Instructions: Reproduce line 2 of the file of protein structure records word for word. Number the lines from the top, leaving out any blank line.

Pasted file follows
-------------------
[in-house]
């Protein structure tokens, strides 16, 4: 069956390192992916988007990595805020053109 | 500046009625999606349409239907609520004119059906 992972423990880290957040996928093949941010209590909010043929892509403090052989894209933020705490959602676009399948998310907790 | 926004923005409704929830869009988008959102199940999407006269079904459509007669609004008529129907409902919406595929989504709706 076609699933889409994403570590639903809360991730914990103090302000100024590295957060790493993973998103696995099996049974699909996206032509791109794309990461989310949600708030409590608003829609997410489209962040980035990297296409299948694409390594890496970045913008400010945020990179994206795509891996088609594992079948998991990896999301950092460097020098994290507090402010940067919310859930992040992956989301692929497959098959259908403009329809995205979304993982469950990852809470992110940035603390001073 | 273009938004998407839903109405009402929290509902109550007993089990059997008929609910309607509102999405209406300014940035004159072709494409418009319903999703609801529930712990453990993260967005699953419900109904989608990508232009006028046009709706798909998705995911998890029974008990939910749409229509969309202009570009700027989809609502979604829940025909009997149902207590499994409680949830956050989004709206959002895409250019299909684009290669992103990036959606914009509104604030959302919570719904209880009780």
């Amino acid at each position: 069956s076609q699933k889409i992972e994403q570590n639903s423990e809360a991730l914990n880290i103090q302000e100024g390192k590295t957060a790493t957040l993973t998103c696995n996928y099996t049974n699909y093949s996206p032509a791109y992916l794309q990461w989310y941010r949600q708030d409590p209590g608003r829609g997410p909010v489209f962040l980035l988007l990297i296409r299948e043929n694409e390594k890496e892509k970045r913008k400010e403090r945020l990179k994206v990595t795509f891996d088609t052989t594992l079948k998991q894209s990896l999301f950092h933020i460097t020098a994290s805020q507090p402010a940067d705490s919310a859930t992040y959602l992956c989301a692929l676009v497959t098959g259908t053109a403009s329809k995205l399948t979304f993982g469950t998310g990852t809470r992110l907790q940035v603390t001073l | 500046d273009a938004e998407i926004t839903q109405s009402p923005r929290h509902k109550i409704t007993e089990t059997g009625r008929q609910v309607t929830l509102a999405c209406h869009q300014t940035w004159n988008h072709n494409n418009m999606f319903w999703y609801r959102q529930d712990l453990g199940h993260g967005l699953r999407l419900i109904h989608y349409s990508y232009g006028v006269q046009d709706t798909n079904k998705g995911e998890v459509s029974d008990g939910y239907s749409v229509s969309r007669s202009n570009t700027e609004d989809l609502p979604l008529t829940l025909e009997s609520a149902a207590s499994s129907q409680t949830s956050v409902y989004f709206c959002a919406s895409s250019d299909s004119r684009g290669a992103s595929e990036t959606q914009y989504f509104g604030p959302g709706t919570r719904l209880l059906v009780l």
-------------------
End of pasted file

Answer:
């Protein structure tokens, strides 16, 4: 069956390192992916988007990595805020053109 | 500046009625999606349409239907609520004119059906 992972423990880290957040996928093949941010209590909010043929892509403090052989894209933020705490959602676009399948998310907790 | 926004923005409704929830869009988008959102199940999407006269079904459509007669609004008529129907409902919406595929989504709706 076609699933889409994403570590639903809360991730914990103090302000100024590295957060790493993973998103696995099996049974699909996206032509791109794309990461989310949600708030409590608003829609997410489209962040980035990297296409299948694409390594890496970045913008400010945020990179994206795509891996088609594992079948998991990896999301950092460097020098994290507090402010940067919310859930992040992956989301692929497959098959259908403009329809995205979304993982469950990852809470992110940035603390001073 | 273009938004998407839903109405009402929290509902109550007993089990059997008929609910309607509102999405209406300014940035004159072709494409418009319903999703609801529930712990453990993260967005699953419900109904989608990508232009006028046009709706798909998705995911998890029974008990939910749409229509969309202009570009700027989809609502979604829940025909009997149902207590499994409680949830956050989004709206959002895409250019299909684009290669992103990036959606914009509104604030959302919570719904209880009780």